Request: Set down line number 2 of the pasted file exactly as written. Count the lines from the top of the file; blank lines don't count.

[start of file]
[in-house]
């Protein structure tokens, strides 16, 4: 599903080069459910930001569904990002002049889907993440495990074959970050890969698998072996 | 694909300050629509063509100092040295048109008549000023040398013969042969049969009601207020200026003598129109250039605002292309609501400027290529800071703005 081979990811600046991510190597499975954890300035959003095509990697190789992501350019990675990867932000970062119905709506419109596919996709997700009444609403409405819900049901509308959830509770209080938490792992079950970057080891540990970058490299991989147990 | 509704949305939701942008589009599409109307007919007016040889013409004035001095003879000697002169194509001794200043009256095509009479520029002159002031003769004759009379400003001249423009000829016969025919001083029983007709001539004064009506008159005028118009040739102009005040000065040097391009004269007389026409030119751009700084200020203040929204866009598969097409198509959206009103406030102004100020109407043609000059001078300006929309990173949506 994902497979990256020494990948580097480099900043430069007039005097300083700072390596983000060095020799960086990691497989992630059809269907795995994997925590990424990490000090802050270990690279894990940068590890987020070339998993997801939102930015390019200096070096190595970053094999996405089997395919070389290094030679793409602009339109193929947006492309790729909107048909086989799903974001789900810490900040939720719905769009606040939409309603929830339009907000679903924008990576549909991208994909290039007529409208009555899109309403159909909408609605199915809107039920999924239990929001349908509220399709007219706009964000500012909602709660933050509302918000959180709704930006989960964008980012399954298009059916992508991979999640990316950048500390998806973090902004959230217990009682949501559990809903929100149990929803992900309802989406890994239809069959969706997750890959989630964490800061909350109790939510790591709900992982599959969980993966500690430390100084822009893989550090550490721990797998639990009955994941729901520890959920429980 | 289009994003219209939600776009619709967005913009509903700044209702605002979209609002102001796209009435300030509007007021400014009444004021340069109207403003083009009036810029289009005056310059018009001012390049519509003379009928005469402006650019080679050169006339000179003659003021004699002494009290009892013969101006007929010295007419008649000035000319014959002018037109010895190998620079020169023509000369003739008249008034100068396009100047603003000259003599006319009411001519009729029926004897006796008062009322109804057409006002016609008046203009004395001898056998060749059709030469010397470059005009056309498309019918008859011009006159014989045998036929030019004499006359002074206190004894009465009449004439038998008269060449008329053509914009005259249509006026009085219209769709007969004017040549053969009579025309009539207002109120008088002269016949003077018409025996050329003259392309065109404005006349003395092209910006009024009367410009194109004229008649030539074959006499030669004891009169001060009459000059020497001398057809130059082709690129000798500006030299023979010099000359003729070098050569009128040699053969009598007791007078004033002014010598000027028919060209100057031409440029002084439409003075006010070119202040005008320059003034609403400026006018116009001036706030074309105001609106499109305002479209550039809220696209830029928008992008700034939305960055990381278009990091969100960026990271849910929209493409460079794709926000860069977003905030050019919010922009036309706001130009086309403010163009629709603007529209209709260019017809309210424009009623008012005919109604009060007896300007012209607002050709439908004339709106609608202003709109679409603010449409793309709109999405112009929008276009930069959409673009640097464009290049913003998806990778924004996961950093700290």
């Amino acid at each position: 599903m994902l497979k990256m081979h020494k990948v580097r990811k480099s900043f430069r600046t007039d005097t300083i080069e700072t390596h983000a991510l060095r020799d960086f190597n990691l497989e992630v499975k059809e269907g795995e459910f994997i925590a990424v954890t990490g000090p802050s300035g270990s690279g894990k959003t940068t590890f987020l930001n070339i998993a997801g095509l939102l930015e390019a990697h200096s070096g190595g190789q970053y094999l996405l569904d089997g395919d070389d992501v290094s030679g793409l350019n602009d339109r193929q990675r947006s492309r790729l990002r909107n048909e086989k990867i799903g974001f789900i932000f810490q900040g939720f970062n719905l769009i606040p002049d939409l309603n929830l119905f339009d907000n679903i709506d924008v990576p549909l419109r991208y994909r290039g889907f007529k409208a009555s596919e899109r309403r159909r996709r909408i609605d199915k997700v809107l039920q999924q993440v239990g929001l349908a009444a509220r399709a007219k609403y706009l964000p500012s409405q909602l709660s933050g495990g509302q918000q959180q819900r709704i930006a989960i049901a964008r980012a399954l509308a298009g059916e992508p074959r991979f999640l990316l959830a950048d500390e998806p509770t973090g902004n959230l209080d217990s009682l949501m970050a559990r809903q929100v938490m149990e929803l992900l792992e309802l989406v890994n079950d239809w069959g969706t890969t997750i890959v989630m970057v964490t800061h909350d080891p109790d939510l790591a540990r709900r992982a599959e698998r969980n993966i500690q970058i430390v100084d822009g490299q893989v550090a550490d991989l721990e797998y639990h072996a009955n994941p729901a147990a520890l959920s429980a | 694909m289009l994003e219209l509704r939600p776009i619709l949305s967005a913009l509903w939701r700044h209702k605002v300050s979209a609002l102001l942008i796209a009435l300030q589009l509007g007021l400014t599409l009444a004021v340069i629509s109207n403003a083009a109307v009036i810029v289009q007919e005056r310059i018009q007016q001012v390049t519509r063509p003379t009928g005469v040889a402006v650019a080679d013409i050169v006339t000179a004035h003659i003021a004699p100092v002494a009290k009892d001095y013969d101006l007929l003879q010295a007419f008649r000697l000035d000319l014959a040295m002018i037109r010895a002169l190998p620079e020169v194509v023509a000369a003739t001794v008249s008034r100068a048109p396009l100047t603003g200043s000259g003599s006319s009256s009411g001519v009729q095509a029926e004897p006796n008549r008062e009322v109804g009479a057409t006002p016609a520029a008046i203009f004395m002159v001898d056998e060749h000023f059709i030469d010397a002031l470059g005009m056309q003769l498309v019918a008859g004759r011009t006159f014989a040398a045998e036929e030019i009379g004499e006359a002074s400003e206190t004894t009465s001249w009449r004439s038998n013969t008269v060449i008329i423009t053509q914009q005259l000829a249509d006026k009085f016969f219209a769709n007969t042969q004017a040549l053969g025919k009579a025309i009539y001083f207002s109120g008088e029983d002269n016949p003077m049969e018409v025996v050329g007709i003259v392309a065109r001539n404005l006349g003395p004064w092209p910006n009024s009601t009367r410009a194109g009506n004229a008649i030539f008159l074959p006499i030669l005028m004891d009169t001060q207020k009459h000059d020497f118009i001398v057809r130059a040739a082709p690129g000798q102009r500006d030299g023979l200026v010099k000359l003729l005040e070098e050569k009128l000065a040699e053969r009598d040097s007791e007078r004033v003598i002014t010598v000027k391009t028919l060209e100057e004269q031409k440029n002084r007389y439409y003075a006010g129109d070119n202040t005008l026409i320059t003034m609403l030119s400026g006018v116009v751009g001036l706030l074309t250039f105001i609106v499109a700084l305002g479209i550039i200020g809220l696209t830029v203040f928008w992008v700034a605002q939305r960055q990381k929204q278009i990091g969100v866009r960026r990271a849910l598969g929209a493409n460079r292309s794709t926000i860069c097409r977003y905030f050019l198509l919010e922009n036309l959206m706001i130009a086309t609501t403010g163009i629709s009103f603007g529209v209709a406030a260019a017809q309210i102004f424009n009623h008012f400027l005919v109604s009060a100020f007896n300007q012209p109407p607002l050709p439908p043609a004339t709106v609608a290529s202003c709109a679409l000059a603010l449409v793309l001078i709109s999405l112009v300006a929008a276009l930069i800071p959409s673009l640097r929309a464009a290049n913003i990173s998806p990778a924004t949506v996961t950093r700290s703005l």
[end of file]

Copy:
């Protein structure tokens, strides 16, 4: 599903080069459910930001569904990002002049889907993440495990074959970050890969698998072996 | 694909300050629509063509100092040295048109008549000023040398013969042969049969009601207020200026003598129109250039605002292309609501400027290529800071703005 081979990811600046991510190597499975954890300035959003095509990697190789992501350019990675990867932000970062119905709506419109596919996709997700009444609403409405819900049901509308959830509770209080938490792992079950970057080891540990970058490299991989147990 | 509704949305939701942008589009599409109307007919007016040889013409004035001095003879000697002169194509001794200043009256095509009479520029002159002031003769004759009379400003001249423009000829016969025919001083029983007709001539004064009506008159005028118009040739102009005040000065040097391009004269007389026409030119751009700084200020203040929204866009598969097409198509959206009103406030102004100020109407043609000059001078300006929309990173949506 994902497979990256020494990948580097480099900043430069007039005097300083700072390596983000060095020799960086990691497989992630059809269907795995994997925590990424990490000090802050270990690279894990940068590890987020070339998993997801939102930015390019200096070096190595970053094999996405089997395919070389290094030679793409602009339109193929947006492309790729909107048909086989799903974001789900810490900040939720719905769009606040939409309603929830339009907000679903924008990576549909991208994909290039007529409208009555899109309403159909909408609605199915809107039920999924239990929001349908509220399709007219706009964000500012909602709660933050509302918000959180709704930006989960964008980012399954298009059916992508991979999640990316950048500390998806973090902004959230217990009682949501559990809903929100149990929803992900309802989406890994239809069959969706997750890959989630964490800061909350109790939510790591709900992982599959969980993966500690430390100084822009893989550090550490721990797998639990009955994941729901520890959920429980 | 289009994003219209939600776009619709967005913009509903700044209702605002979209609002102001796209009435300030509007007021400014009444004021340069109207403003083009009036810029289009005056310059018009001012390049519509003379009928005469402006650019080679050169006339000179003659003021004699002494009290009892013969101006007929010295007419008649000035000319014959002018037109010895190998620079020169023509000369003739008249008034100068396009100047603003000259003599006319009411001519009729029926004897006796008062009322109804057409006002016609008046203009004395001898056998060749059709030469010397470059005009056309498309019918008859011009006159014989045998036929030019004499006359002074206190004894009465009449004439038998008269060449008329053509914009005259249509006026009085219209769709007969004017040549053969009579025309009539207002109120008088002269016949003077018409025996050329003259392309065109404005006349003395092209910006009024009367410009194109004229008649030539074959006499030669004891009169001060009459000059020497001398057809130059082709690129000798500006030299023979010099000359003729070098050569009128040699053969009598007791007078004033002014010598000027028919060209100057031409440029002084439409003075006010070119202040005008320059003034609403400026006018116009001036706030074309105001609106499109305002479209550039809220696209830029928008992008700034939305960055990381278009990091969100960026990271849910929209493409460079794709926000860069977003905030050019919010922009036309706001130009086309403010163009629709603007529209209709260019017809309210424009009623008012005919109604009060007896300007012209607002050709439908004339709106609608202003709109679409603010449409793309709109999405112009929008276009930069959409673009640097464009290049913003998806990778924004996961950093700290």